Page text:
Sept. 18, 2020
Auditor Issues Subpoena
State Auditor Shad White issues a subpoena to the University of Mississippi demanding Professor James Thomas' emails, his 2020 class schedule, rosters from his classes and class discussion boards.
Sept. 18, 2020
Sept. 21, 2020
Whistleblowers Email IHL, State Auditor
"Winston Smith," an Ole Miss Information whistleblower whose pseudonym is based on the protagonist in George Orwell's dystopian novel "1984," sends an email to IHL Commissioner Van Gillespie and also to the Office of the Mississippi State Auditor claiming that Provost Noel Wilkin “allowed Dr. Norton to retain his ‘additional salary’” that he received as a dean even after stepping down and that “this has resulted in Dr. Norton being paid more than twice the salary paid to any other 9-month full professor in journalism.”

Smith accuses Wilkin of “making an improper gift of state taxpayer money to former administrators.”

Smith also claims that administrators improperly hired some faculty members who did not meet the requisite qualifications.
Sept. 21, 2020
Sept. 25, 2020
EORC, Police Open Investigations
The UM Equal Opportunity/Regulatory Compliance office’s interim director, Gene Rowzee, meets with UM journalism school faculty who claim they are being “harassed” by the whistleblowers and who theorize that Ombudsman Paul Caffera could be affiliated with the group.

Rowzee opens an investigation into the whistleblowers and Caffera for allegedly creating a "hostile work environment ... on the basis of race and national origin," though no evidence supporting these allegations is publicly offered.

Campus police also begin a criminal investigation into the whistleblowers around this time after a number of unknown individuals on campus file a complaint.
Sept. 25, 2020
Oct. 13, 2020
EORC Asks Caffera for Interview
UM EORC Interim Director Gene W. Rowzee requests a meeting with Caffera to discuss allegations against him. Caffera wants to know what the allegations are, but Rowzee does not explain.
Oct. 13, 2020
Noel Wilkin 10-23-20 letter to journalism faculty
Oct. 23, 2020
Wilkin Letter to JNM
Provost Wilkin writes a letter to journalism school faculty, acknowledging the EORC investigation into “a hostile work environment allegation against the individuals responsible for the anonymous communications” and dismisses the whistleblowers’ accusations about administrative pay and hiring practices.

“While the EORC investigation takes place, I am exploring mechanisms to give faculty some relief from this barrage of anonymous allegations in the workplace,” Wilkin writes.
Oct. 23, 2020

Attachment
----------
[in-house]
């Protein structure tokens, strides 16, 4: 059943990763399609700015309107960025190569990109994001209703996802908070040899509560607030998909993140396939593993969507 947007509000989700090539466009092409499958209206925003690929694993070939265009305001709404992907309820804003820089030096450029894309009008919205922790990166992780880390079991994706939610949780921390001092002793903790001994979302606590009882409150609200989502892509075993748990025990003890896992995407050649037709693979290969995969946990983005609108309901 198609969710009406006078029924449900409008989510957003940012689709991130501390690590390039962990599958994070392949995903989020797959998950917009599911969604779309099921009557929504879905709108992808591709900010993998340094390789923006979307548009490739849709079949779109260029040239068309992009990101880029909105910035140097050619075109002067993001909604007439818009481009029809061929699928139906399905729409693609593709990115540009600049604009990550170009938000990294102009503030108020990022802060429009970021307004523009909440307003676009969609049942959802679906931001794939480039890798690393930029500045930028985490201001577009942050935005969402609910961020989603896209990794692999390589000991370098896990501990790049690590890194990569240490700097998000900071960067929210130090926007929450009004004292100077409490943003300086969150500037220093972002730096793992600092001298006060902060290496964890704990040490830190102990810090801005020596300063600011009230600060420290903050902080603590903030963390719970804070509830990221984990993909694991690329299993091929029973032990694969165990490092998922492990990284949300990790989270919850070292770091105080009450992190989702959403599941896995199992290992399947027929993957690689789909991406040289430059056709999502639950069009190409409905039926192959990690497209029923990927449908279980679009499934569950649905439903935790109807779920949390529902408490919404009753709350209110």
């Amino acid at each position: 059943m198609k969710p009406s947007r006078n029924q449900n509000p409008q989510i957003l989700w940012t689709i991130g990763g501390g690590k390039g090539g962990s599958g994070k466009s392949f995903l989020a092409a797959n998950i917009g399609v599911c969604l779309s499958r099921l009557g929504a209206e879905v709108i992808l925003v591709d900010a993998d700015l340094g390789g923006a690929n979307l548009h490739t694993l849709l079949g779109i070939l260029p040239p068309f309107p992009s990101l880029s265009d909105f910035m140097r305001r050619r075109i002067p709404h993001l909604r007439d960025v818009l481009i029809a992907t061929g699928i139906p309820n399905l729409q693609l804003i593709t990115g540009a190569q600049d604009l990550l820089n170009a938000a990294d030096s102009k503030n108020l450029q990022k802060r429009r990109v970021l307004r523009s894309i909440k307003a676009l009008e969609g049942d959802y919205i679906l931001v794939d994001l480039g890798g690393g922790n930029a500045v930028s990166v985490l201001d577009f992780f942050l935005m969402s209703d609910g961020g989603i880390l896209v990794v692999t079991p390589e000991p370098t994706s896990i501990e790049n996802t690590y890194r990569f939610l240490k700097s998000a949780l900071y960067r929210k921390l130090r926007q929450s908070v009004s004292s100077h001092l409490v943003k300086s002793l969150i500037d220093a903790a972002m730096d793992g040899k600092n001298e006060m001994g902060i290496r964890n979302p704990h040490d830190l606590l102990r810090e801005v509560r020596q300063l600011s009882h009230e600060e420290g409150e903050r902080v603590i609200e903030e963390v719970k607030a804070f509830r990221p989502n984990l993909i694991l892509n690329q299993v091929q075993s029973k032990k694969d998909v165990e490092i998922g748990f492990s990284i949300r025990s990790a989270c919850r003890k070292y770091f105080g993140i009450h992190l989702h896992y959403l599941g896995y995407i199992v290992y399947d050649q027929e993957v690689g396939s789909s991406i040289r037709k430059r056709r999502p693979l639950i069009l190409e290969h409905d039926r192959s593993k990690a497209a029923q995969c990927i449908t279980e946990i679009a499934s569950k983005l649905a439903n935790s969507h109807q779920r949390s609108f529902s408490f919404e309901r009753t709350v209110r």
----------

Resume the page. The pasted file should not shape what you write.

Noel Wilkin 10-23-20 letter to journalism faculty
Oct. 23, 2020
Center Plans Meeting on ‘Troubling Experiences’
The Sarah Isom Center on campus announces that the ombudsman will attend a Zoom listening session “for faculty and staff to discuss their experiences with institutions on campus designed to remedy injustices and prevent harassment and abuse.”

“In recent weeks, we have heard about a number of troubling experiences that faculty and staff have had with colleagues, chairs, and upper administration. Even more worrying is that the processes set up to resolve such issues equitably, including EORC, the grievance process through HR, and the newly formed Task Force on the Gender and Racial Wage Gap, often don’t seem to have the safeguards and transparent processes necessary to ensure fair results,” the Center says in its announcement.
Oct. 23, 2020
Oct. 28, 2020
'This Antiracist Program Threatens Racist Donor Money'
Garrett Felber, a tenure-track history professor, tweets that Noell Wilson, the history department chair, rejected a $42,000 grant to support Study and Struggle, which he says is "a political education project on mass incarceration and immigrant detention." Felber claims the chair said the project was "political" and not "historical" and "could jeopardize department funding.

"The real issue is that @OleMissRebels prioritizes racist donors over all else. So it's not some mythic politics vs. history binary, but that this antiracist program threatens racist donor money,” he tweets.
Oct. 28, 2020
Nov. 11, 2020
Women Raise Concerns About EORC
More than two dozen women faculty members and other employees attend a listening session with the Sarah Isom Center in which Ombudsman Paul Caffera hears attendees raise concerns about the EORC and other investigative processes on campus.
Nov. 11, 2020
Nov. 13, 2020
Caffera EORC Meeting
Caffera’s attorney, Goodloe Lewis, meets with EORC Interim Director Rowzee on Zoom to discuss the allegations.
Nov. 13, 2020
Nov. 15, 2020
Climate Survey Report
Christian Middleton reports in the MFP on a university social climate survey that revealed widespread issues of discrimination and sexual violence on campus.
Nov. 15, 2020
Nov. 19, 2020
Ombudsman Files Lawsuit
Ombudsman Caffera files a lawsuit to block the EORC's effort to compel him to disclose information or to access his emails and private communications. He says he does not know the identities of the whistleblowers.
Nov. 19, 2020
Nov. 20, 2020
MFP Story on Whistleblower Hunt, Norton's Pay
MFP Senior Reporter Ashton Pittman breaks the story on the university-led effort to identify the whistleblowers who shed light on the Norton/Tartt emails. The story also reveals that Norton, now a faculty member, has retained pay bonuses he received as an administrator and continued to receive almost $20,000 a month in pay—despite teaching no classes in the summer or fall.
Nov. 20, 2020
Nov. 22, 2020
EORC Interviews Caffera Again
Rowzee’s Second Interview With Caffera Caffera meets with Rowzee a second time on Zoom as part of the EORC investigation.